Two days in Sonoma

San Francisco greeted us with drizzle and a bay socked in by fog.  Well, we couldn’t visit San Francisco and not have some fog could we?

            We checked out of our room, jumped in the car to head to Sonoma.  We pulled off the road at the turn off right before the Golden Gate bridge so we could take some photos of the icon before we drove over her. 

            Sonoma is only a little over an hour from San Francisco and it did occur to me that we could have visited with a day trip, but we decided we’d like to spend a little time there.  We arrived before noon and found parking at Sonoma Plaza and walked around.  There are a ton of little shops and restaurants to check out.  We stopped in at the tourist information center and a lady there gave us a lot of information on vineyards and wineries in the area plus a lot of “two-for-one” coupons for wine tastings.  We also picked up a couple of maps while we were there which would prove helpful over the next couple of days.

            I’d read rave reviews for the Girl and Fig restaurant.  Although a very pricey stop for lunch, we didn’t find another restaurant that really jumped out at us, so we ended up dining there.  We both had the white asparagus soup and DH had a veal stew which was part of the Prix Fixe menu, but they allowed him to order it a la carte.  I had a croque monsieur which was tasty, although more a regular ham and cheese sandwich than a “croque monsieur” (no sauce), it was on wonderful fresh bread.

            After lunch we drove to Benziger Winery, which was one of the places recommended by the tourist information center because they did a tour through their vineyards on a tram.  It was a neat tour, giving us the opportunity to learn a lot about wine.  This vineyard was particularly interesting as it’s all organic (they call it “Biodynamics”), using no chemicals of any kind.  After the tour, which lasted about 45 minutes (and included taking us into their wine caves), we tasted a few wines with our guide, and then went into the tasting room where we could taste a few more.   I was glad to be inside as the weather continued to be raw and overcast.  Brrrr!

           When we bought the tickets for the tour, we were given a coupon for two free tastings at their sister winery, Imagery.  We had enough time before they closed, and they were on our way back to the hotel, so we figured, why not? Realizing that taste is subjective, I have to say none of the wine we tasted was appealing.  Imagery is run by a couple of the adult kids of the Benziger family and perhaps it’s a matter of just because you can do something doesn’t mean you should. I don’t mean to be harsh, but it really just wasn’t good.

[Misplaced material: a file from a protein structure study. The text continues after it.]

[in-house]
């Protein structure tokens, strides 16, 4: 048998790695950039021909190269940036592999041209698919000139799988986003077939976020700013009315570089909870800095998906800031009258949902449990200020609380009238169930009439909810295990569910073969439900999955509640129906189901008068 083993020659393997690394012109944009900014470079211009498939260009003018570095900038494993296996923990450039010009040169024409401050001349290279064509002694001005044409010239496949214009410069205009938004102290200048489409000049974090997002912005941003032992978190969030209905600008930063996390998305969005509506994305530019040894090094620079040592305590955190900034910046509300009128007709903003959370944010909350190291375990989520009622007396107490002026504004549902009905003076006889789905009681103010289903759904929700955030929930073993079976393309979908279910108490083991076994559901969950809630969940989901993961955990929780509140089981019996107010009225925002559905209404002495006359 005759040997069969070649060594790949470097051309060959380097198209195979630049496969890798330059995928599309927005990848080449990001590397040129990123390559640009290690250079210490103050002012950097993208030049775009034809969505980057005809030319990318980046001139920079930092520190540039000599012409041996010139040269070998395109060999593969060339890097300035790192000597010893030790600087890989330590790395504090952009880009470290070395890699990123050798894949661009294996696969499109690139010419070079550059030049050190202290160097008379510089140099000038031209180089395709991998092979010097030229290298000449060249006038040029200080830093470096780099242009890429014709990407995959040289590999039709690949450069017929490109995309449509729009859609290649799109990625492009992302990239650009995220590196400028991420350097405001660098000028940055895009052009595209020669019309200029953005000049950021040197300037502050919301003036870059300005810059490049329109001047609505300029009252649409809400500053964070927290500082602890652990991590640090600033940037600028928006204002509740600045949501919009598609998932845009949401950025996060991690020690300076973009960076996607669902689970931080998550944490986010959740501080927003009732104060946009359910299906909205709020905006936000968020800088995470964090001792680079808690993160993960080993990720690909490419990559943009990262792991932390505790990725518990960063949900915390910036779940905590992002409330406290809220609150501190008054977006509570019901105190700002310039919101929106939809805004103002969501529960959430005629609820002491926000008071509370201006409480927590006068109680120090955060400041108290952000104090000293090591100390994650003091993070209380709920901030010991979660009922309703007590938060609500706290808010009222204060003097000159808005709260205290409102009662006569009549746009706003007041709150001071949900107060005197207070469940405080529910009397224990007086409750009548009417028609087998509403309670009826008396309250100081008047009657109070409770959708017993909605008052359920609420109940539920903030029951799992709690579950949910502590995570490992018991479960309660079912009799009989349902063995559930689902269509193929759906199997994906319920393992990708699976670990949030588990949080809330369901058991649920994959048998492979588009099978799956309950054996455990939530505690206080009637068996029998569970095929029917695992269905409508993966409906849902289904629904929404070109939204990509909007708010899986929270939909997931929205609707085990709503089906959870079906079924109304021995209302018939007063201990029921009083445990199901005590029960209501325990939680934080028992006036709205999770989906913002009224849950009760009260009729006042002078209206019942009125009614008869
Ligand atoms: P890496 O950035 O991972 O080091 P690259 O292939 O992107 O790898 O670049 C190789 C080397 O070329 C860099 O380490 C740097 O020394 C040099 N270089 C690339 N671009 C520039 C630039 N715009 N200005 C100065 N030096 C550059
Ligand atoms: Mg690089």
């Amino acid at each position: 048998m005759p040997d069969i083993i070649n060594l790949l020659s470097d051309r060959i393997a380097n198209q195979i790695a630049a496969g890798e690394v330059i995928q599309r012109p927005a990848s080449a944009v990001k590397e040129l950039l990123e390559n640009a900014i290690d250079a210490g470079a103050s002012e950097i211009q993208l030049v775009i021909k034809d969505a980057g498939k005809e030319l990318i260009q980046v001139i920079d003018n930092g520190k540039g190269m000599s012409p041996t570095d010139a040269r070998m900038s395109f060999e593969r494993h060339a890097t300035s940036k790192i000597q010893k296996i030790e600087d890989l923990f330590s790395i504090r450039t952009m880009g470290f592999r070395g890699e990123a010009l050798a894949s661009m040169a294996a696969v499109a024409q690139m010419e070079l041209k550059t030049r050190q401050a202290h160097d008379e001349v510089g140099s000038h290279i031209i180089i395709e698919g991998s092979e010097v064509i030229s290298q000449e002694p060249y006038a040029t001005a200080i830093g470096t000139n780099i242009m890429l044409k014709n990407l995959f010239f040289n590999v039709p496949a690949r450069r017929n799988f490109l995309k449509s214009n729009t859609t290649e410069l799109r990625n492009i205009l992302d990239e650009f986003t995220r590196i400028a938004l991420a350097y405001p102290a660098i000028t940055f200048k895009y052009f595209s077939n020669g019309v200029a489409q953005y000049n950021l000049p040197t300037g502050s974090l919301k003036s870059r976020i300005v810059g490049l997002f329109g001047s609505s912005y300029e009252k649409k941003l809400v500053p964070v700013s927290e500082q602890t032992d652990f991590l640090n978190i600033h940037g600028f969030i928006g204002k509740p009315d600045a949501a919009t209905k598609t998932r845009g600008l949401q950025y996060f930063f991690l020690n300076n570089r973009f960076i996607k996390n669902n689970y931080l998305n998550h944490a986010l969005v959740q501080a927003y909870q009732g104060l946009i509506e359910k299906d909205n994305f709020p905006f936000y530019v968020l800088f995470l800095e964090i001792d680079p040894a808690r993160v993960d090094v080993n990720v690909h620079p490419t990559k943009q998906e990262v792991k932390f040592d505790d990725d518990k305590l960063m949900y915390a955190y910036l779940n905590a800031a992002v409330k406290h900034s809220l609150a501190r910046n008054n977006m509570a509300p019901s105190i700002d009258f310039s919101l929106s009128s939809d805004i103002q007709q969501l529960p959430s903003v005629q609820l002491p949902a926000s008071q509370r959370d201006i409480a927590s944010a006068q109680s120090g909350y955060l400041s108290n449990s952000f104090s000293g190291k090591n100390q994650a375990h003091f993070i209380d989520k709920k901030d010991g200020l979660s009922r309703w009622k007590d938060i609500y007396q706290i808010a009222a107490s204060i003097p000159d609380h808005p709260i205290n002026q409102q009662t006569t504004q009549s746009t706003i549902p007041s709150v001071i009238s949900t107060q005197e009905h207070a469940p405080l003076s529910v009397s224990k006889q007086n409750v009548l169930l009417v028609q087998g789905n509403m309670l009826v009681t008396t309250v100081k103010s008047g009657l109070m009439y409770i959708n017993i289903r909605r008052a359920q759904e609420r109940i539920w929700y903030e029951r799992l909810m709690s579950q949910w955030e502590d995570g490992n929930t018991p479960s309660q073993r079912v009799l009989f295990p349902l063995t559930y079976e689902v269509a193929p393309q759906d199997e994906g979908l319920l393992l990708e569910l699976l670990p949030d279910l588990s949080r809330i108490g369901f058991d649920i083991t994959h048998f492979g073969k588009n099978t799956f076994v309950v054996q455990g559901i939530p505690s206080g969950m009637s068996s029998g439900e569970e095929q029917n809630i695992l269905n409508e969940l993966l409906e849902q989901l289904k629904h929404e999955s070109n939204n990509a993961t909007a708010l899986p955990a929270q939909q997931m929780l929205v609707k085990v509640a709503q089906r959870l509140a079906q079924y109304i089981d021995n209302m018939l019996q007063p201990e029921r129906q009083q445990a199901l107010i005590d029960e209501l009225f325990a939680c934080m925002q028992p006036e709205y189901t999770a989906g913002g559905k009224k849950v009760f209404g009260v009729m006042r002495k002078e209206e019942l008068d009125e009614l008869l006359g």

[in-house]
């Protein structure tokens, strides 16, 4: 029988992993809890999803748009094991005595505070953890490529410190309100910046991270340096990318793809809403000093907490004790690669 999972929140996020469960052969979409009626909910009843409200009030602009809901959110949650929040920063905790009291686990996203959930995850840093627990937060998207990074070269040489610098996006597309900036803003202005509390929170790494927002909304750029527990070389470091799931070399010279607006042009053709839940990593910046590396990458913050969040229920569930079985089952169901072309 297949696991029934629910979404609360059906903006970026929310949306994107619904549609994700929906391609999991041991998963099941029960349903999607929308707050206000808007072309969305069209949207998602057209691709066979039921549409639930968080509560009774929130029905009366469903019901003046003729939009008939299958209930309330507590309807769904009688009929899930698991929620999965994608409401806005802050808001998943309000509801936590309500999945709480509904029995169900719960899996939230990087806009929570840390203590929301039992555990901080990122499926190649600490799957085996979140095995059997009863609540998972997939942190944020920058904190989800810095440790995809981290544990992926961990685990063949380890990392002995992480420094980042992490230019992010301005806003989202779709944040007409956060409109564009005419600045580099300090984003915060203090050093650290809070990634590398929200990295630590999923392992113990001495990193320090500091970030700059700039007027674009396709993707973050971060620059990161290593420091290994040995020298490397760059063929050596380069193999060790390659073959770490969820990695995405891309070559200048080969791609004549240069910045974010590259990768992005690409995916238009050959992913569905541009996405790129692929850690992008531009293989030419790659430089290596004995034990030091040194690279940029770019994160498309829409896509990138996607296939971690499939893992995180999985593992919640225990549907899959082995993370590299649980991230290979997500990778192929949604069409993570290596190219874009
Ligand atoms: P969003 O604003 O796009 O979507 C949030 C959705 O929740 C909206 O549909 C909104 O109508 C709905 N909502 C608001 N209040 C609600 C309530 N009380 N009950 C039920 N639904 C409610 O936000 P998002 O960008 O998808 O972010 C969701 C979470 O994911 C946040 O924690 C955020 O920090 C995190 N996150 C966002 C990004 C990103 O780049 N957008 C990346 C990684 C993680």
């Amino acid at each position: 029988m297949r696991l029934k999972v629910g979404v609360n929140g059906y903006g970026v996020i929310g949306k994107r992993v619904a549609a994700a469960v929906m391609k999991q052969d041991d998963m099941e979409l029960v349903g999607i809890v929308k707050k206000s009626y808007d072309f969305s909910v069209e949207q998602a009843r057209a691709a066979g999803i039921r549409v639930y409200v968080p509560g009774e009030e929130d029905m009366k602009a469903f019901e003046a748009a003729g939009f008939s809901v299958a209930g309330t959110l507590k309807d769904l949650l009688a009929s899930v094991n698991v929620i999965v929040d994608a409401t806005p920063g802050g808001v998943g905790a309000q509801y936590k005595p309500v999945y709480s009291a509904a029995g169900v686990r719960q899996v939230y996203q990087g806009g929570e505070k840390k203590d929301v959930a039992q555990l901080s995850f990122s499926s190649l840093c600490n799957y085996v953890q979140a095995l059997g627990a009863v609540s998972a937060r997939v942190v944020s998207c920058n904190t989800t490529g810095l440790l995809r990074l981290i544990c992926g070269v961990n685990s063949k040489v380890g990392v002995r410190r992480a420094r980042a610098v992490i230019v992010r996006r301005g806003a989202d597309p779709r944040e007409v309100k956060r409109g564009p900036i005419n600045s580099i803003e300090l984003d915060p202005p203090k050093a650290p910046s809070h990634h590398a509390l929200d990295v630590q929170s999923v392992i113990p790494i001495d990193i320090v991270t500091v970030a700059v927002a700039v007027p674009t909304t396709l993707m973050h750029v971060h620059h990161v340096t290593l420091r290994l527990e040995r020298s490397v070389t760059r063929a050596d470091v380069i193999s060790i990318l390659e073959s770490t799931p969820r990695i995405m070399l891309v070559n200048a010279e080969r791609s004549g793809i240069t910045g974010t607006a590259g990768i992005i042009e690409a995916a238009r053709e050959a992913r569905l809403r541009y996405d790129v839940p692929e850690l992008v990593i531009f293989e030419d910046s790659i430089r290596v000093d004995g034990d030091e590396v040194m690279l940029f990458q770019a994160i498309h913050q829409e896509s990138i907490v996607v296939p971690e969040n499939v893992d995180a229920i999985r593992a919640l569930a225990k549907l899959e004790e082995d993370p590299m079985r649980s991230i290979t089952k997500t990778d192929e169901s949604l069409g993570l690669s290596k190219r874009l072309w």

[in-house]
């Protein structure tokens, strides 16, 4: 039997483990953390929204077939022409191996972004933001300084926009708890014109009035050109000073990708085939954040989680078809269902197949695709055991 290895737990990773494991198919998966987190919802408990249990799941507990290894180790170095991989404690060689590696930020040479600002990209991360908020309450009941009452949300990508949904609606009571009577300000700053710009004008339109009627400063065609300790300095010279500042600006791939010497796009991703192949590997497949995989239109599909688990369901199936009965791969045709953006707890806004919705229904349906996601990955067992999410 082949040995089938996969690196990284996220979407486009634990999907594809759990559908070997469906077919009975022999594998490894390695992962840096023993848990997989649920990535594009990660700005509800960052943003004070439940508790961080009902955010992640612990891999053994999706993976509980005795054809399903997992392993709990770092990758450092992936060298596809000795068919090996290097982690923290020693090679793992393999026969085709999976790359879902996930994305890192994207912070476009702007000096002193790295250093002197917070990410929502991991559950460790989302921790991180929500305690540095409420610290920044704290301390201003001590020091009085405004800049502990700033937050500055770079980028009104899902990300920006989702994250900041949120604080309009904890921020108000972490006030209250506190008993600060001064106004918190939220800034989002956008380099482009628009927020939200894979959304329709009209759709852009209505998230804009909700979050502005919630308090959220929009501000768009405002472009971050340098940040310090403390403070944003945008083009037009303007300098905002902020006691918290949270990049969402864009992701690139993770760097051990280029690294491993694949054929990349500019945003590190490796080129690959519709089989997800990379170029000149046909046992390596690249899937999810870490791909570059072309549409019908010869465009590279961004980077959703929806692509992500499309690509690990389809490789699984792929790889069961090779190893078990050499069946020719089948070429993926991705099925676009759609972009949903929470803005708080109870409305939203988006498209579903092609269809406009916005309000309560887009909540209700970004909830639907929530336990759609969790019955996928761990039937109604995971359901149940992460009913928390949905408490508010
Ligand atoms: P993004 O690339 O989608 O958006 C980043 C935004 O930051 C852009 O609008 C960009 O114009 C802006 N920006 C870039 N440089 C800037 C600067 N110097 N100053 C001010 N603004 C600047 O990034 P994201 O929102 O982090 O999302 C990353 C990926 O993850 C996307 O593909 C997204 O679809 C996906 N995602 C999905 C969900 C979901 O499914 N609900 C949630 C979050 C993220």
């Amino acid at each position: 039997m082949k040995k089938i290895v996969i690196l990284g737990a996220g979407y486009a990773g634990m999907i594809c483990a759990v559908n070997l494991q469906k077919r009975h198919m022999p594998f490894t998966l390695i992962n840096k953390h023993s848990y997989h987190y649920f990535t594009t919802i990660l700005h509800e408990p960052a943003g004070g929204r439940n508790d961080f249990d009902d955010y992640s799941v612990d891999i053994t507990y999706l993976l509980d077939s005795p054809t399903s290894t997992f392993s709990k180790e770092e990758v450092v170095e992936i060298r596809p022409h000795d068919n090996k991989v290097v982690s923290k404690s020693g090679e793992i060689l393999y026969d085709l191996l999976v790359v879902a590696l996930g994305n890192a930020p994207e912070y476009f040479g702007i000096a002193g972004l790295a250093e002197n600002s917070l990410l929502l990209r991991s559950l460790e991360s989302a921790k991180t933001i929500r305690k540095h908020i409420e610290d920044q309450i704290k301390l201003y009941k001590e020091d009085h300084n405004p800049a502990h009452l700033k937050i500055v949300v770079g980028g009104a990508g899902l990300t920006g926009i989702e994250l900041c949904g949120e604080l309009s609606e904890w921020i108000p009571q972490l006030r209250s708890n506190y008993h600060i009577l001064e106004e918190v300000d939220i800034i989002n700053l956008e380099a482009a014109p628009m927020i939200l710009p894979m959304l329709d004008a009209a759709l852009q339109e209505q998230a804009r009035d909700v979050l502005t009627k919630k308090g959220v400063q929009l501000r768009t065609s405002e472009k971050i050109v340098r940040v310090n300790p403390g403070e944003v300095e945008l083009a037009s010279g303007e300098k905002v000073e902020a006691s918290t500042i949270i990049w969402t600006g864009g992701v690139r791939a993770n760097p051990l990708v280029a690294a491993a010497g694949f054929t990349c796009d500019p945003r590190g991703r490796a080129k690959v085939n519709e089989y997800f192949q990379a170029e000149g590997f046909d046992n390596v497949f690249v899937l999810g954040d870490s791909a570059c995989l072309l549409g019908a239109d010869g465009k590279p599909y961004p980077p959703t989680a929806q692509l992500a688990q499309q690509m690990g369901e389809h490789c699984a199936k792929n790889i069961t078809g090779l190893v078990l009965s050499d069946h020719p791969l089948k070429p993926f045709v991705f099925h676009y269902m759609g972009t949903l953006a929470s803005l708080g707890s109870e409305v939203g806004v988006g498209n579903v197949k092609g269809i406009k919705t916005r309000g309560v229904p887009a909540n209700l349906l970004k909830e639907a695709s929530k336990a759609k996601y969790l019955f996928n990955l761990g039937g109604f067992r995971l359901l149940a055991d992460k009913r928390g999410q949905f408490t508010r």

When I had been looking for a hotel to book in this area, I had a very difficult time.  DH doesn’t like bed and breakfasts or “inns”.  He wants a straight forward, full-service hotel and there were none to be found in the area of Sonoma I wanted to be in (near the Sonoma Plaza).  I had wanted to book the MacArthur Place Hotel (which was really an inn, but had great reviews) but the prices were crazy (a minimum of $279 a night).  I finally settled on the Renaissance Spa as it at least was a Marriott property and more affordable (over $100 a night more affordable).

            We arrived at the hotel and had a bit of a snafu checking in.  They didn’t have the room we requested available.  So after some back and forth, we ended up in an upgraded room.  However this meant we were in one of their cabanas instead of the main building.  It was a bit of a pain wheeling our luggage through the maze of buildings, THEN hauling those bags up the stairs to our room, but the room was very nice with a fireplace in the sitting area and a huge tub in the bath.  One thing I couldn’t figure out was that they kept trying to “sell” me on a room overlooking the pool as though it were some kind of perk.  We walked by the pool on the way to the restaurant, past all of the screaming, splashing kids, and couldn’t figure out for the life of me why being on top of all of that noise would be an upgrade!